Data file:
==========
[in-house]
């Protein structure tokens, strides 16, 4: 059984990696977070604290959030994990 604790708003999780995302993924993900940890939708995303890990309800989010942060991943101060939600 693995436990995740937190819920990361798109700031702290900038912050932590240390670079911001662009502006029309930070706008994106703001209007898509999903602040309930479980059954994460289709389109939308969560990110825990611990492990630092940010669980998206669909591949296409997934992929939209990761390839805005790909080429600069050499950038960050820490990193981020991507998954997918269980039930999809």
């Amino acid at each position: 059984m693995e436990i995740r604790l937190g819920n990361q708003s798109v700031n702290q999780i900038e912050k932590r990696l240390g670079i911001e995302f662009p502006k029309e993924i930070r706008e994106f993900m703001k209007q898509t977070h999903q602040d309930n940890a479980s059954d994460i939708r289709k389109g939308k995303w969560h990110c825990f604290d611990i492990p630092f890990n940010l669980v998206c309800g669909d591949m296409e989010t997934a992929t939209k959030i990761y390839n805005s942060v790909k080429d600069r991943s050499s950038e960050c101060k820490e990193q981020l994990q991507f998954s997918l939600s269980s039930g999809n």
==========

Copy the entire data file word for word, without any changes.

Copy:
[in-house]
């Protein structure tokens, strides 16, 4: 059984990696977070604290959030994990 604790708003999780995302993924993900940890939708995303890990309800989010942060991943101060939600 693995436990995740937190819920990361798109700031702290900038912050932590240390670079911001662009502006029309930070706008994106703001209007898509999903602040309930479980059954994460289709389109939308969560990110825990611990492990630092940010669980998206669909591949296409997934992929939209990761390839805005790909080429600069050499950038960050820490990193981020991507998954997918269980039930999809």
């Amino acid at each position: 059984m693995e436990i995740r604790l937190g819920n990361q708003s798109v700031n702290q999780i900038e912050k932590r990696l240390g670079i911001e995302f662009p502006k029309e993924i930070r706008e994106f993900m703001k209007q898509t977070h999903q602040d309930n940890a479980s059954d994460i939708r289709k389109g939308k995303w969560h990110c825990f604290d611990i492990p630092f890990n940010l669980v998206c309800g669909d591949m296409e989010t997934a992929t939209k959030i990761y390839n805005s942060v790909k080429d600069r991943s050499s950038e960050c101060k820490e990193q981020l994990q991507f998954s997918l939600s269980s039930g999809n």